My October 2015 Photo of the Month is Treepost, a black and white image from Ryan Ranch in Joshua Tree National Park. Continue reading
RIP: The Death of Grantland
Last week, ESPN announced that publishing of Grantland.com would be suspended immediately. Since the unceremonious exit of Bill Simmons from ESPN’s platforms, including the Grantland site he founded, the demise of the website seemed inevitable.
The loss of Grantland is profound. In an age of terrible content-aggregating websites like Bleacher Report, Huffington Post, Bustle, and others, Grantland stood out for it’s commitment to well-written content without gimmicks like listicles, slideshows, and click-bait. Bill Simmons (ESPN-supported) hired amazing writing talent. A new dawn in writing seemed to emerge, when a vanity website was able to lure a Pulitzer prize winner (Wesley Morris), but to me the bigger story was the emergence of relatively obscure writers like Zach Lowe and Bill Barnwell.
Zach and Bill quickly became among the best of the NBA and NFL writers in the entire country. They possessed a talent for bridging the divide between the observation crowd and those committed to analytics, bringing a complete look at their sports that nobody was pulling off.
So what was the issue with Grantland, beyond the loss of their founder, leader, and tour de force? The unfortunate answer is that the site simply wasn’t profitable. ESPN seemed willing to let it’s vanity site continue while supporting one of it’s most expensive personalities, but without Bill Simmons at the helm, that support immediately waned.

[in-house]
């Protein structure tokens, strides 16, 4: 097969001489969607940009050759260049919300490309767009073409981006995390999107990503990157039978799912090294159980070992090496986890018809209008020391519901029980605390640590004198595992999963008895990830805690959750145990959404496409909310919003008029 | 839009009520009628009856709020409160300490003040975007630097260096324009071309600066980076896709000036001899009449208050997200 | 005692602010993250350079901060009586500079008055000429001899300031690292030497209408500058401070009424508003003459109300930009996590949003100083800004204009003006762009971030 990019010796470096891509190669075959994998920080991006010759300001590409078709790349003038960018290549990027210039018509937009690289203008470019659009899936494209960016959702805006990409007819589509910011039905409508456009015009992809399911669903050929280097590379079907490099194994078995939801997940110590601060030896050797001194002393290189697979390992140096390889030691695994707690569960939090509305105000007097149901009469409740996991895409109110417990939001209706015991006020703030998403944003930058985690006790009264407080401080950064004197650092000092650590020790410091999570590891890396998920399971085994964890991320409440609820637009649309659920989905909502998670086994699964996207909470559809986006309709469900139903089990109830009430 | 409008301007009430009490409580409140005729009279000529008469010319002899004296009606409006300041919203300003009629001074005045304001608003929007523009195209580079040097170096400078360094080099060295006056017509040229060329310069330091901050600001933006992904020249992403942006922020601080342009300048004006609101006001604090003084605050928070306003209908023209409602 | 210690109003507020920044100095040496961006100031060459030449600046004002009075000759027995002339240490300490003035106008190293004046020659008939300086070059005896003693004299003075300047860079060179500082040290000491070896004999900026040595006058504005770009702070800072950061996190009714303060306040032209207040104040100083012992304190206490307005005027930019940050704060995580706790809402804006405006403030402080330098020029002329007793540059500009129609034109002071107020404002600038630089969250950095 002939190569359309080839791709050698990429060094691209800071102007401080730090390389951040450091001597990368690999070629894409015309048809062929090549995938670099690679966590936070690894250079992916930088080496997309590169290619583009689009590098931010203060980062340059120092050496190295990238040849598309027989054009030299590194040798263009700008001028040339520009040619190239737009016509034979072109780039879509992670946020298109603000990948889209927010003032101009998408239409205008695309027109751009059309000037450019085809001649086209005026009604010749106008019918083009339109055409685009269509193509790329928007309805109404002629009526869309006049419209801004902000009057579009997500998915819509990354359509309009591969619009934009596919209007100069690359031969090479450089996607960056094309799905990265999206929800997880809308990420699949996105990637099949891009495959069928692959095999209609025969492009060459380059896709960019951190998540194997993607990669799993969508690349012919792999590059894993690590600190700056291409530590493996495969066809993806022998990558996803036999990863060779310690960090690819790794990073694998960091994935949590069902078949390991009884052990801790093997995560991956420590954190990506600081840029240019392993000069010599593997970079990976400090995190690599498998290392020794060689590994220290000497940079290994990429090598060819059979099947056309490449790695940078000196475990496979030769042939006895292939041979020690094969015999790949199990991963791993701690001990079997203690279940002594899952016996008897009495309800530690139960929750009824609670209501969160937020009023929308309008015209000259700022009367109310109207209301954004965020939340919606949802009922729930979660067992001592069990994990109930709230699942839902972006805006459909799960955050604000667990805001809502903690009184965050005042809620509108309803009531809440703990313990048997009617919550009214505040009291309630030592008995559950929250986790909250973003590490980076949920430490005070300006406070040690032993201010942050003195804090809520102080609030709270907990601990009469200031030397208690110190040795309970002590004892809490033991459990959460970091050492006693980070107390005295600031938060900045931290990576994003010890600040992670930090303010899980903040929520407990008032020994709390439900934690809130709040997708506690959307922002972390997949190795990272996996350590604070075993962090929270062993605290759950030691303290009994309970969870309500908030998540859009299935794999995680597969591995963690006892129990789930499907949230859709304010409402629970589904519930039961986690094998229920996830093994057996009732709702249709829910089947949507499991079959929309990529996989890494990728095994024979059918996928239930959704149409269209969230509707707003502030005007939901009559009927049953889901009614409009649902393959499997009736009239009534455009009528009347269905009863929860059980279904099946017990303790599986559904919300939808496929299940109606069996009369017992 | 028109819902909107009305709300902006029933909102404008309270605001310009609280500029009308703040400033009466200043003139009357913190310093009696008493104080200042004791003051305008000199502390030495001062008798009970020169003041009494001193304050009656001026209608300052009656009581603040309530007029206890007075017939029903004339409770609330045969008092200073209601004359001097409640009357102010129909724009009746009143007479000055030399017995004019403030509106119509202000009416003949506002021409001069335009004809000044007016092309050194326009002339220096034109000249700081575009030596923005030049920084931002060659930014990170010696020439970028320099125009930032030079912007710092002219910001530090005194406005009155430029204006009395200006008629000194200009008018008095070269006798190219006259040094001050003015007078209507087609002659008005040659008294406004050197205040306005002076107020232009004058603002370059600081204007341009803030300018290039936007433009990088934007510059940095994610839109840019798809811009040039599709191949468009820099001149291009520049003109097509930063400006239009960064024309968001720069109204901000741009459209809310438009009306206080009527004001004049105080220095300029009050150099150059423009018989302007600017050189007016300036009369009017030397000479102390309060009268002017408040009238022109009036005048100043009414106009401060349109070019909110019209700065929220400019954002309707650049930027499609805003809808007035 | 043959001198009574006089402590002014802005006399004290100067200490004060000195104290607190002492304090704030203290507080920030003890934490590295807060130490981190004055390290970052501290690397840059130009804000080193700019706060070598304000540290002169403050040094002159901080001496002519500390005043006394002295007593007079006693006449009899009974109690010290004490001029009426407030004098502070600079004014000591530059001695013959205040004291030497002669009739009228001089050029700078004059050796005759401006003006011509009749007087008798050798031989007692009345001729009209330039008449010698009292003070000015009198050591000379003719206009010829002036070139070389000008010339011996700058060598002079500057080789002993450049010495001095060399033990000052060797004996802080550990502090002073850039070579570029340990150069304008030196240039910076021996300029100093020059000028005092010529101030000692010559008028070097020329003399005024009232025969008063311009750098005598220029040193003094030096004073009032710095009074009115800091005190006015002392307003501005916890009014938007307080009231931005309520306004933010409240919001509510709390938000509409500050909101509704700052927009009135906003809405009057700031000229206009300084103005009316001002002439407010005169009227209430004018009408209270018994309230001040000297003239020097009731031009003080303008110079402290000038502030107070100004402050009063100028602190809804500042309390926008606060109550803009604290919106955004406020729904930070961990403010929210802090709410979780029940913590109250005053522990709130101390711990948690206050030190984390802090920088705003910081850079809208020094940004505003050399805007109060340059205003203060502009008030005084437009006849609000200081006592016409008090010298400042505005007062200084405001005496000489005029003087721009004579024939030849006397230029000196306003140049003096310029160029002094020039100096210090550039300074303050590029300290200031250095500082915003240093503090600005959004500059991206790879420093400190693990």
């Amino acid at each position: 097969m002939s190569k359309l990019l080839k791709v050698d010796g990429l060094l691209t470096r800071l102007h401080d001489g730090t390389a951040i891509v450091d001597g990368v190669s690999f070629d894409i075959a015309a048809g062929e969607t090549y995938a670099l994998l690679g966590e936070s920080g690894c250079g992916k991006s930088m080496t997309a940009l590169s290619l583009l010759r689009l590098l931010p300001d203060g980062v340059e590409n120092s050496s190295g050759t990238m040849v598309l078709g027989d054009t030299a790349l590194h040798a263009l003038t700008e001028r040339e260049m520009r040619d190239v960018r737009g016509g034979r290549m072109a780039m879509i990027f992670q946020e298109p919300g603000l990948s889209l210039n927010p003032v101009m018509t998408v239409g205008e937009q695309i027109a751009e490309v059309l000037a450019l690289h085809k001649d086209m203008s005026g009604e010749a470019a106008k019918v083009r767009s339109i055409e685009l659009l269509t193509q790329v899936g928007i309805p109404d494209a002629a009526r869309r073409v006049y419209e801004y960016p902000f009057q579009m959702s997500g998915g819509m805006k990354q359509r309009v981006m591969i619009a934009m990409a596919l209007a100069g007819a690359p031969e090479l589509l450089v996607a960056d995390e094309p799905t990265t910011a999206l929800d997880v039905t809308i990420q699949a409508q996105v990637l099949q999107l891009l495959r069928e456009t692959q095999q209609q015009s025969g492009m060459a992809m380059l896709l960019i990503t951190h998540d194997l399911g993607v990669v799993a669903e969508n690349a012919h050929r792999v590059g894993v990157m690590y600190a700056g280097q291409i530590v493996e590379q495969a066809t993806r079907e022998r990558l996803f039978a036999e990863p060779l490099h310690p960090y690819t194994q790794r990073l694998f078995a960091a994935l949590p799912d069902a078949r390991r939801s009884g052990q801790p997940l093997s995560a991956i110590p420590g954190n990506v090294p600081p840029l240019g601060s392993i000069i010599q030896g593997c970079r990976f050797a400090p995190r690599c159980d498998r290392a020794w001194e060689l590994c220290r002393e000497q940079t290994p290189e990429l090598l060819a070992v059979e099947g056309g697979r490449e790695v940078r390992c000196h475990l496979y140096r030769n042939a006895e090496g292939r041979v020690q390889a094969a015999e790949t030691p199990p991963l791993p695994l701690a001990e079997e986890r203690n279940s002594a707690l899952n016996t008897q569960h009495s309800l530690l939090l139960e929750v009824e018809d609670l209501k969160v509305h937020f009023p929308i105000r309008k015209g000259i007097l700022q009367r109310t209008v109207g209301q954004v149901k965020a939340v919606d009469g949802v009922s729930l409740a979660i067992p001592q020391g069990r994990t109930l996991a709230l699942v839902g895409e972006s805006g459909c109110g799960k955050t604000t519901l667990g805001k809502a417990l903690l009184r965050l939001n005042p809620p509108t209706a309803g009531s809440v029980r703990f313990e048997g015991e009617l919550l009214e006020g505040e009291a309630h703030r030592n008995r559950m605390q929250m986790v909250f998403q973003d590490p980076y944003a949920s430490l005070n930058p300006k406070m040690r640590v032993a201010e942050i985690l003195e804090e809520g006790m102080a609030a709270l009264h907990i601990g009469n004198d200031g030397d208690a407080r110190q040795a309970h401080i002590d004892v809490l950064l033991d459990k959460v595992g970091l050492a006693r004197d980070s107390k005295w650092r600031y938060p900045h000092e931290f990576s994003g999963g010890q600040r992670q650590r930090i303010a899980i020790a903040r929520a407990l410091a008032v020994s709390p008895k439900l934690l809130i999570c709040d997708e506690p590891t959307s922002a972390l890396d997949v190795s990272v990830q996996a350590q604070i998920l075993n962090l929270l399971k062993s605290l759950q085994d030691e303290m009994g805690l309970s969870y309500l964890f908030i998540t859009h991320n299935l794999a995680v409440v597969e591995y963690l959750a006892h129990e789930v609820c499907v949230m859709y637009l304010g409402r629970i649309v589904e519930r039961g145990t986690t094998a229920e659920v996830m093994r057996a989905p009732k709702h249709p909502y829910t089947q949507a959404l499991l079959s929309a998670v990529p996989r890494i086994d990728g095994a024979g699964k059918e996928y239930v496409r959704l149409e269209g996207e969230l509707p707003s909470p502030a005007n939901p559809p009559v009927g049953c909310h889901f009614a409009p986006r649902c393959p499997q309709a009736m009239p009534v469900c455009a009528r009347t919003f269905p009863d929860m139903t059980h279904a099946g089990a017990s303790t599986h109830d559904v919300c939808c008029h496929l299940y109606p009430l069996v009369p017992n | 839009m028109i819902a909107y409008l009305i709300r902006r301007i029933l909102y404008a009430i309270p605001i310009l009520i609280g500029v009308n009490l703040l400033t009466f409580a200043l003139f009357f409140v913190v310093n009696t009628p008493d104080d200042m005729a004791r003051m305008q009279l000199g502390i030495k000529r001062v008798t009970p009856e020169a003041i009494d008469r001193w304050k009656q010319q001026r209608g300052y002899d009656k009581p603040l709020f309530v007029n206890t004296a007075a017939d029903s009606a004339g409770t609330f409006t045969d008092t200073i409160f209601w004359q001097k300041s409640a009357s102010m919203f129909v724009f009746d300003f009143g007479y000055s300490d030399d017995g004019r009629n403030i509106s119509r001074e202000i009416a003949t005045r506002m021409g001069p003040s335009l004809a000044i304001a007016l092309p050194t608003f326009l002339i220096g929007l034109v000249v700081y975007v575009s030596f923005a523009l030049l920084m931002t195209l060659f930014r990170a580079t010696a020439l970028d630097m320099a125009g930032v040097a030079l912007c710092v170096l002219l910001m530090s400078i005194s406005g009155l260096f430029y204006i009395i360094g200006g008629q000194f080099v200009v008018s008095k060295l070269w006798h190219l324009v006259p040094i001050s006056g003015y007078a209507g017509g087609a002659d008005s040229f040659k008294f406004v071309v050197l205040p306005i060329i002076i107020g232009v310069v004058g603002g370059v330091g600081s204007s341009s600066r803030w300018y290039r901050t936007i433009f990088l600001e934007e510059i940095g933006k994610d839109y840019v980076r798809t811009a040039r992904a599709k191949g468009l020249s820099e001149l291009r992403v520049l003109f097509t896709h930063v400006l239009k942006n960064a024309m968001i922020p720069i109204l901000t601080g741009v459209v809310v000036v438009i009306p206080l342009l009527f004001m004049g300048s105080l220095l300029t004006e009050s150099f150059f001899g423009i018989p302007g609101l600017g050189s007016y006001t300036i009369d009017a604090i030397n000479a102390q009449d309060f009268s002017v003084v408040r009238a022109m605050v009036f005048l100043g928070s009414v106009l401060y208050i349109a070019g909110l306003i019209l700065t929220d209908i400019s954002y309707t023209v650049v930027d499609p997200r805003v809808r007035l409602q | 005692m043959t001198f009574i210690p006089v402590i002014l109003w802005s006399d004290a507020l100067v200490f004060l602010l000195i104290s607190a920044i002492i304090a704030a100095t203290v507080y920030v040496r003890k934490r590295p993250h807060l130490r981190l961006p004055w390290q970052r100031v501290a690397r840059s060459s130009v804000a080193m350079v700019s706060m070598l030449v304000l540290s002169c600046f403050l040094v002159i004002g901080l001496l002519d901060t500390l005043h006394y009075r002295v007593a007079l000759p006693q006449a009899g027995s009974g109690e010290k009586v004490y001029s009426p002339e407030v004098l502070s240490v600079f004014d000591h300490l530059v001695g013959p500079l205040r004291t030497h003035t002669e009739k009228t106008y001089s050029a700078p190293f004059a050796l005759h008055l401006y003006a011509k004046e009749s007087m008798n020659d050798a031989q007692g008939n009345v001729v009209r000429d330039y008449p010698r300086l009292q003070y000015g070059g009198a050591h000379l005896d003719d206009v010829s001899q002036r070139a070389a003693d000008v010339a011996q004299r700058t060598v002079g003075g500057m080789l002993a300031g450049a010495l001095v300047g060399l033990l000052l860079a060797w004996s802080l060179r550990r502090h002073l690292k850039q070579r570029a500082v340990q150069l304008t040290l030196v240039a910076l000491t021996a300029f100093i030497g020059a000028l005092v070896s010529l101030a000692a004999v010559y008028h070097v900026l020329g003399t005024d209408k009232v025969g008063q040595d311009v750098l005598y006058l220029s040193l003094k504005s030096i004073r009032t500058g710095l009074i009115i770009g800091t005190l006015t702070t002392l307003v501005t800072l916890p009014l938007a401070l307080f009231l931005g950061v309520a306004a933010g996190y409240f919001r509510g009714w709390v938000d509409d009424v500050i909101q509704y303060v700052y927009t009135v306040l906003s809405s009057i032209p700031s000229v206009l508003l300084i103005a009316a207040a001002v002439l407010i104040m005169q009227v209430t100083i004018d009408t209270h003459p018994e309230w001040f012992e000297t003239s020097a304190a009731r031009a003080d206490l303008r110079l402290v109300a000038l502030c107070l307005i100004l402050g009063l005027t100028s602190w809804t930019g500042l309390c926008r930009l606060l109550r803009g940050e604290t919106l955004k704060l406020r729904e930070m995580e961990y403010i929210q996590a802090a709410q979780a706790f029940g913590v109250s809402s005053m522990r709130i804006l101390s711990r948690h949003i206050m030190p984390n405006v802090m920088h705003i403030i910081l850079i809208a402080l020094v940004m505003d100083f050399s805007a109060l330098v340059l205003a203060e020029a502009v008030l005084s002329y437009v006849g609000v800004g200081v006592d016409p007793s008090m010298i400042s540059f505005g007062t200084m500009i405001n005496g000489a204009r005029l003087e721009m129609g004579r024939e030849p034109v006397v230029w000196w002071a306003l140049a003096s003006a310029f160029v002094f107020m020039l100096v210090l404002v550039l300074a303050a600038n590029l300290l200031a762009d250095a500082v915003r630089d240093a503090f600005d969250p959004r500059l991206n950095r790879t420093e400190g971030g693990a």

That’s what makes the demise of Grantland particularly sad. Those gimmicks, listicles, slideshows, and click-bait are making a lot of websites profitable. It could be that a site of the size and scope of Grantland was simply not feasible given today’s internet economics. And it could follow that the market for writers could be continuing to contract, leaving the low-paid bloggers and content farms to provide the bulk of the writing output.
This, my friends, is sad and tragic. The loss of Grantland is a loss for all of us.
At a Scouting event held locally in San Diego’s Mission Bay (San Diego Youth Aquatic Center), the Naruwan Taiko performed in front of over 500 people. Their performance was excellent. In hindsight, I should have set up video to share with everyone. I did create still images of this very impressive group in action.
Their performance is loud, rhythmic, and athletic. If you haven’t seen a taiko drumming performance, it is remarkable. Memories of Kishin Daiko performing at Section Conclaves in the early 2000s was the catalyst to invite this drumming team to be a part of the Saturday night show. While I don’t post a lot of images from Scouting events on my photography blog, I thought the drumming performance was too cool to not share.
Overall, their performance was about 30 minutes and included several songs. They also got an assist from the audience during their final song and earned a standing ovation from the crowd. I had a lot of freedom of movement along the Youth Aquatic Center stage, which enabled me to capture various parts of their performance from a variety of angles. I needed my flash unit and a quick shutter speed to catch them still before they moved too quickly (and they move fast!).
If you are interested in having Naruwan Taiko perform at your event, email them at firstname.lastname@example.org. They are great people and excellent to work with.
Thank you for reading, and I hope you enjoy the images.